The flap being almost over, we’ll leave the final word on it to Leslie Townes Hope. There was a syndicated newspaper column under Bob’s byline. This appeared April 28. Bob (or his writer) gets in some final shots. “Mr. Hush” is a play on the “Miss Hush” contest on the audience participation show “Truth or Consequences.”

These days it’s no simple matter being a comedian. The radio networks insult so easily. You can’t even say “Vice president” on the air without being cut off.
Of course, in radio we call the process of cutting an actor off the air “fading” and the way the things are in radio today they fade you faster than the man with the green eye shade at Las Vegas.
The epidemic of cutting comedians off the air in the middle of jokes has started a new phenomenon in radio-sliced eggs. And it has brought forth a competitive spirit among comedians.
They fight to see who can be number one on the “cut parade.”
It’s also making it very tough on the listeners. They have to sit by their loud speakers with joke books so they can figure out the end of the gag.
And if this trend continues, the public’s listening habits will change. After supper the family will go into the living room, get comfortable, turn on the radio, and settle back for three hours of uninterrupted silence.
I hear the networks are initiating a new theme song—a special arrangement of “Silent Night.” I suppose the big star of the future be “Whispering” Jack Smith.
Of course, it all started with Fred Allen. He was discussing the way the network was run and he accidentally dropped a syllable which landed on a vice president’s toe.
Now you can’t even say “Fred Allen.” It's going to sound awfully silly to hear Portland come out and call “Oh Mister Hush.”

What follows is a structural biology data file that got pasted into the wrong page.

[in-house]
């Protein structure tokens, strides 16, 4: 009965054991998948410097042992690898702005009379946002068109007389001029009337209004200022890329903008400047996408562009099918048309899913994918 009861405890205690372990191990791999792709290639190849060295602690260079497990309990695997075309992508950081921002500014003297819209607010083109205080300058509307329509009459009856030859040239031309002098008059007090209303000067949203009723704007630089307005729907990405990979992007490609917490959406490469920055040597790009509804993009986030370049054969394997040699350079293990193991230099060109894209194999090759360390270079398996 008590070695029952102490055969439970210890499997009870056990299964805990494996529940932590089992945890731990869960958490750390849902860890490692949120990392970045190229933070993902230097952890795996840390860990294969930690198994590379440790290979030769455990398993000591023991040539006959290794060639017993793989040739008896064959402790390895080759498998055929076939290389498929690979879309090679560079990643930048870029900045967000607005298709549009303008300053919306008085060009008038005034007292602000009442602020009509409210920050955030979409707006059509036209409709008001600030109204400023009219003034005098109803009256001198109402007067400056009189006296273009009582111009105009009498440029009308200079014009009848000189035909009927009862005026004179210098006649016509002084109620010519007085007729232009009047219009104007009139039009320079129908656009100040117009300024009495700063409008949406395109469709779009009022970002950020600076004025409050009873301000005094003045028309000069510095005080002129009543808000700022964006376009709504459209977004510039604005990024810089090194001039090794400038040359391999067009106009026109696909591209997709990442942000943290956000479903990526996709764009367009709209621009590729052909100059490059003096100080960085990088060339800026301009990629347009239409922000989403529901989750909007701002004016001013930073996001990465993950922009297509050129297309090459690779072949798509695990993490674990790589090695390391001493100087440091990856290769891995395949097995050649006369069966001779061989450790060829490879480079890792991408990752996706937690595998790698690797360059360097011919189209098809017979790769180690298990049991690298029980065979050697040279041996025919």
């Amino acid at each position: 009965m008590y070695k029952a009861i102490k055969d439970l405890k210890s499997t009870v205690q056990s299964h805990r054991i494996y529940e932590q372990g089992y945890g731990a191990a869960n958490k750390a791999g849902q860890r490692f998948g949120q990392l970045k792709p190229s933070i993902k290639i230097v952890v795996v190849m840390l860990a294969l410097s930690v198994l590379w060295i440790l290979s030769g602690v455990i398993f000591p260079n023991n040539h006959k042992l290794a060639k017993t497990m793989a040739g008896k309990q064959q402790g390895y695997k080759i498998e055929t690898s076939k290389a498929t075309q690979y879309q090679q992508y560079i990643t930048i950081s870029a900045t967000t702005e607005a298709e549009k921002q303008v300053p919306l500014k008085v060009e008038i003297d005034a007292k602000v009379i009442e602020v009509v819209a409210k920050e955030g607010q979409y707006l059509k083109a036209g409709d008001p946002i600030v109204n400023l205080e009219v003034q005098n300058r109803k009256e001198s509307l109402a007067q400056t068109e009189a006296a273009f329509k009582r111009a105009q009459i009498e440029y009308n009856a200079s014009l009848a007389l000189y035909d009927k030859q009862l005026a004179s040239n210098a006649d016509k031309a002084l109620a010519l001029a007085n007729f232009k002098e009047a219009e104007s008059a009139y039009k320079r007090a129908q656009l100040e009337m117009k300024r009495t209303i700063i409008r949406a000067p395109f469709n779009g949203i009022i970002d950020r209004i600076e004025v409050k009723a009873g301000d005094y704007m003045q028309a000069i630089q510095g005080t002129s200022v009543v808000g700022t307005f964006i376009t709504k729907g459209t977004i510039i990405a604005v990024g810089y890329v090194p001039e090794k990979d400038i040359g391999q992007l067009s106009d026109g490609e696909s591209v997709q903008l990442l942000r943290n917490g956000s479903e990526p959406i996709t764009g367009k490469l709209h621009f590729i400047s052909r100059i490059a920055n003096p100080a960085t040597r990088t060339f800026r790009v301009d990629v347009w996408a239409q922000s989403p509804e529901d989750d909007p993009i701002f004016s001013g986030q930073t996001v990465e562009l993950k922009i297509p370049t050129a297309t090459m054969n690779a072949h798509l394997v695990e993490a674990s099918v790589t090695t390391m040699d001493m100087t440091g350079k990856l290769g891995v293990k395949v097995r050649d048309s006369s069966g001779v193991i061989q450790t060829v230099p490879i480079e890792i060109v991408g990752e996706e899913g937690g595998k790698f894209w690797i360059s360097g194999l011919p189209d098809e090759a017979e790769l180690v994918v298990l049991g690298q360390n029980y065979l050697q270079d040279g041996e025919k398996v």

All the comedians are in this together. Last week on my show I had my little run-in with an antennae axemen.
I gave my small contribution of 12 seconds to the march of unused time.
But I take all this philosophically. After all, silence is golden. So Tuesday night tune in and hear the goose that lays the golden egg.


So what happened with Fred the following Sunday? What did he say? The newspapers don’t seem to have reported it. Instead, they wrote how Fred had checked into a hospital for a complete physical exam. Radio executives may have made things tough for him emotionally, but it was his physical problems that left him dead nine years later.

2 comments:

  1. Fast forward 30 years and ironically NBC was the network most open to making fun of itself, via its more successful line-up of late night shows than the other networks (though they apparently did draw the line over Michael O'Donoghue's planned "Final Days" skit on Saturday Night Live in the early 1980s that would have portrayed Fred Silverman at Hitler in his bunker at Bertesgarden). It would also be interesting if the lost goodwill between NBC and its comedians over the Fred Allen incident played any part in the mass exodus a year later to CBS (money talks louder than sentimentality, but if Skelton, Benny or Burns & Allen had any feelings of loyalty to the network, something like this may have help dissuade them of the notion they were anything more than hired hands).

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  2. This sounds like the flap that Jay Leno and NBC are having right now.